The scoreboard technique introduces a very short table called a scoreboard which before we execute a transaction we will note down what coin is this transaction going to touch or going to use or going to produce. Before executing another transaction, we will look up the scoreboard to see whether there’s a coin we’re going to produce or use already present in the scoreboard. Before starting the first transaction, we will note a and c in the scoreboard and then we have a few CPU cores so let’s do another transaction and we found the 7th transaction is touching the coin a again so there’s a conflict. So we skip that for now, and execute a different transaction and we find that they can get through at the same time. For the rest of the transactions, we found no conflict between them so they can also be executed together, and we get the correct result.
Our evaluation shows that…. the x-axis is the number of CPU cores we provide with the program, and the y-axis is how fast can we do ledger-keeping in throughput. We know that after our optimization, the client achieves almost a linear scaling in CPU cores in the sense that it scales up to 8 cores and beyond that the performance is capped by the ssd and database.
Another important optimization is that we do ledger-keeping asynchronously from consensus. What does that mean? We noticed that in prism, the ledger updates is very infrequent compared to how fast the blocks are mined because recall that we have 1000 voter chains. Each voter chain and each voter block individually is very unlikely to trigger some new transactions to be confirmed, unlike bitcoin where every new block triggers some transactions to be confirmed. So we don’t do ledger-keeping every time we receive a block however we put it in an asynchronous loop from the consensus logic so that it runs in its own loop. We’re able to remove a lot of locks in the consensus logic, and our consensus logic is global lock free so it can use multiple threads and multiple CPU cores to process incoming blocks in parallel, so that it can keep up with the high block rate.
Finally I am going to introduce my evaluation results. We used 100 to 1000 AWS EC2 instances and these were lightweight instances. They are less powerful than the laptop I am doing the presentation from. We connect to nodes into the same topology as in the demo- a 4-regular graph where every node connects to 4 random nodes. We introduced a 120 ms propagation delay between each peer. For every node, we set 400 Mbps ingress and egress bandwidth limiter to emulate a real internet.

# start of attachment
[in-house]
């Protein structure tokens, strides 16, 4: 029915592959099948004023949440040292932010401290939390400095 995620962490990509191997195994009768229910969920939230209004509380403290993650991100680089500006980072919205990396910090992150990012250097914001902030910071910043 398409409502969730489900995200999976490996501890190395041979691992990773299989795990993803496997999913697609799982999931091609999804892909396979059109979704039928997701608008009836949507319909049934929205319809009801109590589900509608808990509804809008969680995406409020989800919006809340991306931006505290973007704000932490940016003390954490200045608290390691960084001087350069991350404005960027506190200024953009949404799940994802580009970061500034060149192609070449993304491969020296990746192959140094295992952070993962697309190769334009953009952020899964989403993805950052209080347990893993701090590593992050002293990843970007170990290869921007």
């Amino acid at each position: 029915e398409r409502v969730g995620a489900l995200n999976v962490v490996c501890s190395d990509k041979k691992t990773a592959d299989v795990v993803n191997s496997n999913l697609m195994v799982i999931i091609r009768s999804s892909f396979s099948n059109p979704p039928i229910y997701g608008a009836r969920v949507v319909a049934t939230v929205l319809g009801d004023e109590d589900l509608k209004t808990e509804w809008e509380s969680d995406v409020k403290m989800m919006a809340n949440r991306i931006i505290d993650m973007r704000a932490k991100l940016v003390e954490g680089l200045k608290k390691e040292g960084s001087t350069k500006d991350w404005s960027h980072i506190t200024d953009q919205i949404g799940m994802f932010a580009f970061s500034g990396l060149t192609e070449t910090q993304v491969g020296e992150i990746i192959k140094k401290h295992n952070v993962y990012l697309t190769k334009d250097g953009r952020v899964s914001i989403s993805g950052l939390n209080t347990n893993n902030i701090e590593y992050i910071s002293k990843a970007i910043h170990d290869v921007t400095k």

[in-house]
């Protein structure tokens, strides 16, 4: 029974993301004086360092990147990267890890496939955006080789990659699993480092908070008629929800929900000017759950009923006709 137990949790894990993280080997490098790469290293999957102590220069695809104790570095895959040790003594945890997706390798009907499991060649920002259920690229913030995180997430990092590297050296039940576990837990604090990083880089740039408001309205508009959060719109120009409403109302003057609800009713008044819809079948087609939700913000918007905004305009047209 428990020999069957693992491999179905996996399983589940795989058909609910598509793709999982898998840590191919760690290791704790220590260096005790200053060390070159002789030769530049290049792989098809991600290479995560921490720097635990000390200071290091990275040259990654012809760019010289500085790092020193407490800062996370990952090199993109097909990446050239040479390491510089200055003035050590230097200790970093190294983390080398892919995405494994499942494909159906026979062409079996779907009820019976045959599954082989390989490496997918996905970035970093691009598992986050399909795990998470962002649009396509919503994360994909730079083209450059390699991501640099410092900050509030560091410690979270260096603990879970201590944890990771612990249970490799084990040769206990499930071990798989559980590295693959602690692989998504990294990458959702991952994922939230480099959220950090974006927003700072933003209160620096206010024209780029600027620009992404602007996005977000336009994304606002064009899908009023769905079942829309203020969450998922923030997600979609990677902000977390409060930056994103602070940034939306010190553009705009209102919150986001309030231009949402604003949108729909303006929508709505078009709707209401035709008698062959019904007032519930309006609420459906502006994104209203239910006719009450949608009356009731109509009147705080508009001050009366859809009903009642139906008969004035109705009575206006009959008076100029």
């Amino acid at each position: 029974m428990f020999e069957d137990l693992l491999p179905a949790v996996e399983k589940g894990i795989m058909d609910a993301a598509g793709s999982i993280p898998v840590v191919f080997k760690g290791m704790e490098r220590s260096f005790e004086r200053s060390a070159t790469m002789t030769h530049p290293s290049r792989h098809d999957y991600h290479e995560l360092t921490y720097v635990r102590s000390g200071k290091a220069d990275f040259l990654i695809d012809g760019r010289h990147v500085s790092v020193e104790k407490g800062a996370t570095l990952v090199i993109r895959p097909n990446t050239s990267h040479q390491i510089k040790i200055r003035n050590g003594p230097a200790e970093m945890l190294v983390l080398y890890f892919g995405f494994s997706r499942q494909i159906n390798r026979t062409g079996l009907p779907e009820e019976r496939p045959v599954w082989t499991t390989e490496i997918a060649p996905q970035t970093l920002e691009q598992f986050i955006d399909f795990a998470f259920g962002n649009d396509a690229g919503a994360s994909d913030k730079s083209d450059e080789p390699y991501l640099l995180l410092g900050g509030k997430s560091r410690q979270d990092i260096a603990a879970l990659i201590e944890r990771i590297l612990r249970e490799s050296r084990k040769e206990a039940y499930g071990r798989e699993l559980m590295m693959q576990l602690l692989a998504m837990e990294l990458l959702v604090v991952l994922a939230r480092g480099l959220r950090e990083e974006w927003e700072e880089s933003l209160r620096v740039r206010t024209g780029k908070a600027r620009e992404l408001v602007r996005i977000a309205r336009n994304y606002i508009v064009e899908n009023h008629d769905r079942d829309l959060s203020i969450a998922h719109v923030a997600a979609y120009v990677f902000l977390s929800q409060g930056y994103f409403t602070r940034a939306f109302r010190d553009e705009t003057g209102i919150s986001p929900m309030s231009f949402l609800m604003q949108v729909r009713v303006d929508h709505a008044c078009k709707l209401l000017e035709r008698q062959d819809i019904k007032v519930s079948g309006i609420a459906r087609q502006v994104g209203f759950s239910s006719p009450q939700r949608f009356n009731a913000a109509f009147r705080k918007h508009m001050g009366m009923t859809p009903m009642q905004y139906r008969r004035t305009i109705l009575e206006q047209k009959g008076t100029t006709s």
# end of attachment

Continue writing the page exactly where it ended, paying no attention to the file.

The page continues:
We compared the throughput and latency with our implementation, bitcoin, and bitcoin-ng and we tested whether prism can scale to more nodes, say 1000 here, and we evaluated whether our implementation is efficient in CPU or bandwidth utilization. Finally, we evaluated prism on the different kinds of attacks.
Comparison with Algorand, bitcoin-ng and Nakamoto consensus
Prism has 70,000 transactions/second. The longest-chain protocol that bitcoin uses… we can see that the longest-chain protocol couples performance with security so that if you want to increase the block size in order to get a higher throughput, then you have to lower the mining rate so that you get higher latency. As you can see here, it’s a tradeoff curve and if you increase the latency then you can also increase the throughput but if you want low latency then you have to pay the price in throughput.
Even with optimization, we can see that… so we.. our parameters in the longest chain protocol so it’s much faster than what bitcoin is today. However, we still can’t be faster than 100 seconds of confirmation latency and the throughput cannot exceed 10,000 transactions/second.
Then we have bitcoin-ng. We implemented bitcoin-ng by modifying our code and we see that bitcoin-ng achieves better throughput, however the latency is still like bitcoin or the longest chain protocol because it essentially uses the longest-chain protocol for voting and confirmation.
Finally, we have algorand. We ran the public algorand code in the same AWS topology setup and we found that Algorand is capped at 1000 transactions per second.
Then we evaluated the protocols in different security settings. We found that we only pay a little price in confirmation latency for prism, and we don’t lose any throughput because in prism we decoupled throughput from security. We see that a pay a huge price in confirmation latency for bitcoin-ng and bitcoin, and finally for our Algorand its latency will spike up infinitely if we try to increase the security of 33% so we could not test that.
Finally, we also tested prism with even higher security settings.
Our implementation is very efficient. More than 75% of CPU power is used for the necessary tasks like checking signatures and updating the UTXO set. For bandwidth, since we used 1000 voter chains it might seem inefficient but actually more than 99.5% of data is actual useful data and less than 0.4% is for voter blocks.
Prism does the deconstruction by deconstructing a block in bitcoin into a proposing job and a voting job and scale each part to approach the limit of performance. We found that we must parallelize everyhting- consensus and ledgerkeeping client in order to get high throughput.
We found that prism is able to move the bottleneck from consensus to ledger keeping, ssd and database. And also, prism is a natural extension to Nakamoto consensus.
Prism uses PoW. It enjoys the benefits of proof-of-work… we want to remove a deficiency. Happy to take questions.
Disclaimer: These are unpaid transcriptions, performed in real-time and in-person during the actual source presentation. Due to personal time constraints they are usually not reviewed against the source material once published. Errors are possible. If the original author/speaker or anyone else finds errors of substance, please email me at firstname.lastname@example.org for corrections or contribute online via github/git. I sometimes add annotations to the transcription text. These will always be denoted by a standard editor’s note in parenthesis brackets ((like this)), or in a numbered footnote. I welcome feedback and discussion of these as well.